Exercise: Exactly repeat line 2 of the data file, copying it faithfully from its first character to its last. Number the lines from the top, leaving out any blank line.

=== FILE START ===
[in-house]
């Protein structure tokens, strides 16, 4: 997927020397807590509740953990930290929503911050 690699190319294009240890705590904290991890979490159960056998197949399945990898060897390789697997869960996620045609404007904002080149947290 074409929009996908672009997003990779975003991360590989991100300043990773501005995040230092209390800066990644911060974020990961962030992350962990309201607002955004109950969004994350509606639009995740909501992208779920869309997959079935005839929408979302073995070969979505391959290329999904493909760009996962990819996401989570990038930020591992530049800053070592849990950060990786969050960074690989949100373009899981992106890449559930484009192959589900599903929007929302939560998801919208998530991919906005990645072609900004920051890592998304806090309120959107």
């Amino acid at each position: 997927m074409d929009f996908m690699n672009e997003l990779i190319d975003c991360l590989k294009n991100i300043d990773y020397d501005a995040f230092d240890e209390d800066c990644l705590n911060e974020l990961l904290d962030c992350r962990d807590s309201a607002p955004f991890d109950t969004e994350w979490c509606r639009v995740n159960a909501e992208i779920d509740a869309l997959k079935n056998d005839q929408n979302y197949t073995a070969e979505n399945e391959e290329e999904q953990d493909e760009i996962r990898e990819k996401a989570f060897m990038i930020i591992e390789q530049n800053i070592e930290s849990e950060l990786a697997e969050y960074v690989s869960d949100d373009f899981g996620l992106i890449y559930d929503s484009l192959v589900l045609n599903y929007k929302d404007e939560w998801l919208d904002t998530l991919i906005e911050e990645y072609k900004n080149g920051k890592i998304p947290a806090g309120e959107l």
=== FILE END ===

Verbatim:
């Protein structure tokens, strides 16, 4: 997927020397807590509740953990930290929503911050 690699190319294009240890705590904290991890979490159960056998197949399945990898060897390789697997869960996620045609404007904002080149947290 074409929009996908672009997003990779975003991360590989991100300043990773501005995040230092209390800066990644911060974020990961962030992350962990309201607002955004109950969004994350509606639009995740909501992208779920869309997959079935005839929408979302073995070969979505391959290329999904493909760009996962990819996401989570990038930020591992530049800053070592849990950060990786969050960074690989949100373009899981992106890449559930484009192959589900599903929007929302939560998801919208998530991919906005990645072609900004920051890592998304806090309120959107």